Threshold Girl: A Real Life Period Piece (School Marms and Suffragettes Book 1)


My ebook Threshold Girl chronicles the story of Flora Nicholson’s time at Macdonald Teachers College in 1911/12.

It is based on real letters. (The cover shows Marion Nicholson sipping tea in her white dress on the lawn of her Richmond, Quebec home, Tighsolas.)
 


Marion's family, from Richmond, Quebec, was going through a hard time, financially, in that period, so there’s quite a dramatic story arc to the book.

In fact, Flora MUST pass her Model School Course at Macdonald because her family is counting on her future salary as a teacher on the Montreal Board. 500 a year!

My novellette also recounts the true story of the roller-coaster courtship between her older sister, Marion, my husband’s grandmother, and a certain Mr. Blair, from Three Rivers, Que.

Then I have added a bit of fiction, in the form of a story of a local French girl, Miss Gouin and the textile mills at Magog, nearby. 

Workers at Dominion Textile in Montreal and Magog went on strike in 1912 over a forced reduction in salary. The 1911 Census shows that EVERY employee at the company worked 60 hours a week, the legal limit. Yes, sure.

When I concocted this Threshold Girl plot back in 2010, I didn’t realize that there was another quite famous novel with a similar plot, North and South by Elizabeth Gaskell.

My novel could have been similarly entitled Two Solitudes (for that matter) but that title is taken. :)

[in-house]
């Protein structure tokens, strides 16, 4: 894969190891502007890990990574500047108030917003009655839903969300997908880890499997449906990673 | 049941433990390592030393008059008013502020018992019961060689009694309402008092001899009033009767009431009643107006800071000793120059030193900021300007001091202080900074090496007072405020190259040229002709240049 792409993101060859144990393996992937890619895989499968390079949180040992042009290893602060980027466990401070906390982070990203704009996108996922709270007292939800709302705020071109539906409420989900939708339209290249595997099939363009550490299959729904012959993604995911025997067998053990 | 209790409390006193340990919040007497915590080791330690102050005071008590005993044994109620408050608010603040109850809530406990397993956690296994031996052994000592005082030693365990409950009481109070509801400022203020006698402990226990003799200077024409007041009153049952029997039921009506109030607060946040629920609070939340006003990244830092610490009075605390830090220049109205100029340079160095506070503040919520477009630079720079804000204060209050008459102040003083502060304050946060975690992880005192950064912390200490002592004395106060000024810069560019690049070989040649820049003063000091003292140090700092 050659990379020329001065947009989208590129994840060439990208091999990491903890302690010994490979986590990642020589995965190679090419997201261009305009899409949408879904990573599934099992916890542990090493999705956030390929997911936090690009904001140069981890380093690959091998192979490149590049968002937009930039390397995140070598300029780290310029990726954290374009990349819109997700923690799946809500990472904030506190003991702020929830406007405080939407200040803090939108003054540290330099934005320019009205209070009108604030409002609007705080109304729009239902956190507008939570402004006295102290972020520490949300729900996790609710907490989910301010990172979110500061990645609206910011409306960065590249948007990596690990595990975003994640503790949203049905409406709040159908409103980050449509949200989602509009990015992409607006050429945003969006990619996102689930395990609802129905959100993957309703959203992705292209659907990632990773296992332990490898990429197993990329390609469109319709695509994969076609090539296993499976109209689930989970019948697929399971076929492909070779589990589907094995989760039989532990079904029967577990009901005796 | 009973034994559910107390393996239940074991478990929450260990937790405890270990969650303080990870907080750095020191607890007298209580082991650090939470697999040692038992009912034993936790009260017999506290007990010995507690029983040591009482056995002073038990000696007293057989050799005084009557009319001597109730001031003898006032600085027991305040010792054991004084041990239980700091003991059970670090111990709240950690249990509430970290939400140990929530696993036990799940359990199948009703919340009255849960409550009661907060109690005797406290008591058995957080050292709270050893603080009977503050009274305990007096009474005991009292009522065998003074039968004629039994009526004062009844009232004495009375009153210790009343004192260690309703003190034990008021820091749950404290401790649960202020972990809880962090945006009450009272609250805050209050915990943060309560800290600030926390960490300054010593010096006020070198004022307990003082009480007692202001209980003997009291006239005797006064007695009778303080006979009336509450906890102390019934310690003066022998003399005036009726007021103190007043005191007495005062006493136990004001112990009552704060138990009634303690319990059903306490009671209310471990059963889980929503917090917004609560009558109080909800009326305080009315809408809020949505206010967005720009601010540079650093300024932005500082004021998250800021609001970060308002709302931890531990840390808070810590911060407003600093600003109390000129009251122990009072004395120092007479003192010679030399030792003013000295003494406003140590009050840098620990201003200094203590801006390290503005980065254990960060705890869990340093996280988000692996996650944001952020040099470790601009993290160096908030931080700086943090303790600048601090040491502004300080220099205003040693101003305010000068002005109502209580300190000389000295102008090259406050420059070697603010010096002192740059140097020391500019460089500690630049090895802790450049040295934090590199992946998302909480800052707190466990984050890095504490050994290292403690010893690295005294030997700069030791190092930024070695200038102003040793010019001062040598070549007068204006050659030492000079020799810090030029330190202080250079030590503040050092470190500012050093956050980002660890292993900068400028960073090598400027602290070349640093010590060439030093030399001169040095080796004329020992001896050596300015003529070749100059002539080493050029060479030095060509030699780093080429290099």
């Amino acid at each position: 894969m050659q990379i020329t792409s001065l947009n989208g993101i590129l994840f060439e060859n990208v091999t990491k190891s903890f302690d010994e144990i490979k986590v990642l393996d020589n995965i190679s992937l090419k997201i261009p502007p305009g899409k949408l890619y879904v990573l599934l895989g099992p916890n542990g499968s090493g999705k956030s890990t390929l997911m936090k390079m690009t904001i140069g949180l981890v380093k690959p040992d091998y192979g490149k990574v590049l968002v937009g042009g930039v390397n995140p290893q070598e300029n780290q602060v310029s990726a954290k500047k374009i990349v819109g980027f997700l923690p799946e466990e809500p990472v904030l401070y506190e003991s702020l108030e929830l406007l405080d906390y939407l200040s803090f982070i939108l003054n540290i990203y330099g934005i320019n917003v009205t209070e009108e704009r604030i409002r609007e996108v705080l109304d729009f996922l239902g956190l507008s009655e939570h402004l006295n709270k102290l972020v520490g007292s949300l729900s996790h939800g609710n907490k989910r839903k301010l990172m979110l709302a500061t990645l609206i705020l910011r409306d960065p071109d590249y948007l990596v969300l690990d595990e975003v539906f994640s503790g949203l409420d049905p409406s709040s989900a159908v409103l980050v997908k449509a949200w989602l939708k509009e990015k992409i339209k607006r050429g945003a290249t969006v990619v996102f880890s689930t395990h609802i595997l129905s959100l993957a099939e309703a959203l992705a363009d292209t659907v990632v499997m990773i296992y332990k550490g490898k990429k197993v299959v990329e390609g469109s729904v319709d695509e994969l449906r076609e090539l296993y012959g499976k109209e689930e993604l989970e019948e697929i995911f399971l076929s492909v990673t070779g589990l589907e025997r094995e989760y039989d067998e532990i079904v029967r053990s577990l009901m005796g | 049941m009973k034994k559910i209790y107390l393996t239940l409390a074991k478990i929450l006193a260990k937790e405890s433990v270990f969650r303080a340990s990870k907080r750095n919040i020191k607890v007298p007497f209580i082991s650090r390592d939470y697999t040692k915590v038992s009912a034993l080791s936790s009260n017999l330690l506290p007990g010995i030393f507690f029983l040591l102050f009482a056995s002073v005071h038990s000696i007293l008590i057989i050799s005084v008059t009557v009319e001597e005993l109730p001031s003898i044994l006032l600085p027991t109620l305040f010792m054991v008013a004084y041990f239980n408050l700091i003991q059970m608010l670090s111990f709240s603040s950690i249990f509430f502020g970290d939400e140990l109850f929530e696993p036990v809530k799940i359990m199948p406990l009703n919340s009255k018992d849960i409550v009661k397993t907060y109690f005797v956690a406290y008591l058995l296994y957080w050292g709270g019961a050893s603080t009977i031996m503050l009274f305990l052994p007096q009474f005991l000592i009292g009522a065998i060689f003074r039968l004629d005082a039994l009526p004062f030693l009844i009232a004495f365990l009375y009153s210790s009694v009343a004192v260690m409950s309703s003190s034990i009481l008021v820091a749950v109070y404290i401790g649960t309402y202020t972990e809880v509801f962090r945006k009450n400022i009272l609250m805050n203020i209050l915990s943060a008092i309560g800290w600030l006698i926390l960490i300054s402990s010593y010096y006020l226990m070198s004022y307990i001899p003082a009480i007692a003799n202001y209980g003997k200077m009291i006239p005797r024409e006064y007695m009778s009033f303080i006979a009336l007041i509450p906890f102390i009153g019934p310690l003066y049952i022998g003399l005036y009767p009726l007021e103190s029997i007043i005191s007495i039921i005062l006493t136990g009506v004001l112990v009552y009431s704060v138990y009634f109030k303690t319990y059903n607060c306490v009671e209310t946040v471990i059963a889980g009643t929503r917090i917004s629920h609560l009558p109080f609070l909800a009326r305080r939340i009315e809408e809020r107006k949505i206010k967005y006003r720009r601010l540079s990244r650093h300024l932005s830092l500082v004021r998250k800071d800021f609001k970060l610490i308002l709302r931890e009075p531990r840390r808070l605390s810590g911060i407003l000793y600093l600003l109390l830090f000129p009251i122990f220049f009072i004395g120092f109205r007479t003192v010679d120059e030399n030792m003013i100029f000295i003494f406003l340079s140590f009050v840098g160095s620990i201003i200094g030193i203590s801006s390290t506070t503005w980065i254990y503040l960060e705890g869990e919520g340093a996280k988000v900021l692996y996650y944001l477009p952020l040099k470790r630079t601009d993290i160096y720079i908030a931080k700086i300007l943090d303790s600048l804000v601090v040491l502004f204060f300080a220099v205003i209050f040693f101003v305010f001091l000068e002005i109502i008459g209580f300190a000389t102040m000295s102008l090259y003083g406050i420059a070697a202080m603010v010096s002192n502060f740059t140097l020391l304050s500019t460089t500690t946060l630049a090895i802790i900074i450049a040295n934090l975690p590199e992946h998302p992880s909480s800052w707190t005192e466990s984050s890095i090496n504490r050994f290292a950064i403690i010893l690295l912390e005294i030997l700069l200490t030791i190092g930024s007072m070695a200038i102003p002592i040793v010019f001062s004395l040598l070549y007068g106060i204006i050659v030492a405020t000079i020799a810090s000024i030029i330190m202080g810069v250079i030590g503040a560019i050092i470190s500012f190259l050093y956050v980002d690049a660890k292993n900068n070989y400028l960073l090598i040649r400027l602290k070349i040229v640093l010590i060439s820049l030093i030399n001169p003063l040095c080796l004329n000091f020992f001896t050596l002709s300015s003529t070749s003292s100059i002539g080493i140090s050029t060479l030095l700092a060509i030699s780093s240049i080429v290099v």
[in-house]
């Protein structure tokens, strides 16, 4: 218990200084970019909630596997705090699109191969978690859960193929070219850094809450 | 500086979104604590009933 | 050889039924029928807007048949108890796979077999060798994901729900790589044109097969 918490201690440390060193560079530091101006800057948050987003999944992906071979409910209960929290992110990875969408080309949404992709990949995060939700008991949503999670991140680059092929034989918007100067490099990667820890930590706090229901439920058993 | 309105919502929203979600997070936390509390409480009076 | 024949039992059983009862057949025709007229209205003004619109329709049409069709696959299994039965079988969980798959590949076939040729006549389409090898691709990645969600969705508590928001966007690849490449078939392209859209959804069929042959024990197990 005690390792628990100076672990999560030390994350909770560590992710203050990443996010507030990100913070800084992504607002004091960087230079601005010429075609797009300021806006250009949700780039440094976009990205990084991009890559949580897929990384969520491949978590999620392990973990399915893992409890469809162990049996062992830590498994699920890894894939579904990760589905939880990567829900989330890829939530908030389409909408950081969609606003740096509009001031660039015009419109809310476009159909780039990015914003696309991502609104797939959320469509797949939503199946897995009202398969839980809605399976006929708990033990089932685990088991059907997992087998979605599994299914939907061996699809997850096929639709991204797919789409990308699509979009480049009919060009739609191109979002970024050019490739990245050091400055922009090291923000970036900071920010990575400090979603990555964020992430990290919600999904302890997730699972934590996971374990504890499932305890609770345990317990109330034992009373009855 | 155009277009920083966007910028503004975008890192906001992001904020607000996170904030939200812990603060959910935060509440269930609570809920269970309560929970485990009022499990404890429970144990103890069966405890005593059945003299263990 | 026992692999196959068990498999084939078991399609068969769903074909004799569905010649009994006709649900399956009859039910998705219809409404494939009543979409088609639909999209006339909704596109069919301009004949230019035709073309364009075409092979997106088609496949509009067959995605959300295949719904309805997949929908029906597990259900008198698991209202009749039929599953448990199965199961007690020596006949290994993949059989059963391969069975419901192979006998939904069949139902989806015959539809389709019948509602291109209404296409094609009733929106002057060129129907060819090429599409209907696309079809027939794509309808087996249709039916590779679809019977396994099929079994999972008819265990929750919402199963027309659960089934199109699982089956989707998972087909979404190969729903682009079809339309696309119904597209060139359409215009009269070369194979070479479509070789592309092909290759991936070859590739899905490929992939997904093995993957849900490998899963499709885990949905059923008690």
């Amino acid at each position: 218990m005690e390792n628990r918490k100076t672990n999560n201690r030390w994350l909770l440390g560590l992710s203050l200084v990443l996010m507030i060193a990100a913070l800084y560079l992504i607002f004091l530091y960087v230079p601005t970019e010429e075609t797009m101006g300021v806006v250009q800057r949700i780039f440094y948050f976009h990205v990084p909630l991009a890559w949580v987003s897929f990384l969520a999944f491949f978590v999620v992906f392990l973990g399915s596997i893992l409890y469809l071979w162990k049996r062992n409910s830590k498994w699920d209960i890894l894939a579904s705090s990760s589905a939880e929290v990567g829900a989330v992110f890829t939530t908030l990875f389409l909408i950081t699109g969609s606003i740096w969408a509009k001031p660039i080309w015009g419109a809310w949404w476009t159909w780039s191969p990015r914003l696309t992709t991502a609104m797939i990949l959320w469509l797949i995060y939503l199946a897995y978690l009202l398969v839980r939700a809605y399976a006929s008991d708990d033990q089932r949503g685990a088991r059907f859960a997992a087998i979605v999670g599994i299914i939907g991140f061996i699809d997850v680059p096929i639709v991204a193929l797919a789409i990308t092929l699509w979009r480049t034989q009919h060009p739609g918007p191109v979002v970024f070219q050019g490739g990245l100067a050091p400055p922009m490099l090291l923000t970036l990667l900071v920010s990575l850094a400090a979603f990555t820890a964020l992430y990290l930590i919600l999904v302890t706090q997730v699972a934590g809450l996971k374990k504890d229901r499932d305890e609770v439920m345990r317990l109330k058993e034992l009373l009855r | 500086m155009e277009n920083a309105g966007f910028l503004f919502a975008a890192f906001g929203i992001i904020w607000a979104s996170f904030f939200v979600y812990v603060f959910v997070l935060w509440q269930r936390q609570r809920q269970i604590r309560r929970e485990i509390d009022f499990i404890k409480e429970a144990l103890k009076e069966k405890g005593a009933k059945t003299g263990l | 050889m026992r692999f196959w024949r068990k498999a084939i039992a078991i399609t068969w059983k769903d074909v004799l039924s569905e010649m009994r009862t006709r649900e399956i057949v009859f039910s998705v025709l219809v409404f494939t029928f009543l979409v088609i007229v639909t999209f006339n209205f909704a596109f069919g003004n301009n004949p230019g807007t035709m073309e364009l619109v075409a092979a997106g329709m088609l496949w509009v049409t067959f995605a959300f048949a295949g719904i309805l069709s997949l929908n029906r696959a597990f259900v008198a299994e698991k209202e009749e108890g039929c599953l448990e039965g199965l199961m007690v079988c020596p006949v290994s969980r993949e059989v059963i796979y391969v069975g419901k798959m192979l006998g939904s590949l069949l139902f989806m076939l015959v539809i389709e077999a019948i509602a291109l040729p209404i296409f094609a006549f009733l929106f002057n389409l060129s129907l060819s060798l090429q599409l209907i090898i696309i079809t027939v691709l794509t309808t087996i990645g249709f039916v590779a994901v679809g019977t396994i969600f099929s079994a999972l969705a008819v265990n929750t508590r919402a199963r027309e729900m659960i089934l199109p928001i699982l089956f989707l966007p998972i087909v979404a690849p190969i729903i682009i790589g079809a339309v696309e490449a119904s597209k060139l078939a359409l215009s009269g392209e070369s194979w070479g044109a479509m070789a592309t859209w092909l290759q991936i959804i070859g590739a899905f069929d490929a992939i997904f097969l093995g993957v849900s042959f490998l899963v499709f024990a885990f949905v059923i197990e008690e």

I’d never seen the mini-series from 2004, or the earlier one from the 70’s, and I hadn’t read Elizabeth Gaskell’s book.

Well, last week I did watch the 2004 miniseries on Netflix and liked it. Very much. I was amused to find that the plot and style of the production was very much in the vein of the ultra-popular 1995 Pride and Prejudice with Colin Firth.

Same brooding hero; same feisty heroine.

Can’t blame anyone for copying such a successful formula. 

I read on the Internet that Elizabeth Gaskell purposely copied Austen’s P and P, in order to get her social welfare theme about the working conditions at the English textile mills out into the public eye.

In North and South, she also gives the owner’s point of view, too.

Curious, after all these years, I downloaded a free copy of North and South off Amazon.ca and began to read it to see how much it resembled P and P.

Anyway, this is a long pre-amble to my main point.

Clearly this soap-opera formula (touched on by Austen in her novel and exaggerated by the 1995 TV Production, for P and P is really a comedy of manners and not a soaper) works - and works well.
It certainly works for me.

But let me compare the love story arc of North and South with the love story arc of Threshold Girl, based on a genuine romance from the 1910 era.

In the famous works: Feisty girl meets brooding hero. He is immediately attracted to her, physically, at least, but she is repelled by his manners. 

Later on the hero asks for the girl’s hand in marriage and she turns him down, delivering him a humiliating blow.  Eventually, he wins her respect and she then falls in love with him.

The Nicholson Women in their 'fashionable' white dresses, which they washed and ironed themselves. In the later North and South, the heroine is shown prancing around her Northern Industrial Town in a similar white dress. Seems strange to me. It would have gotten filthy.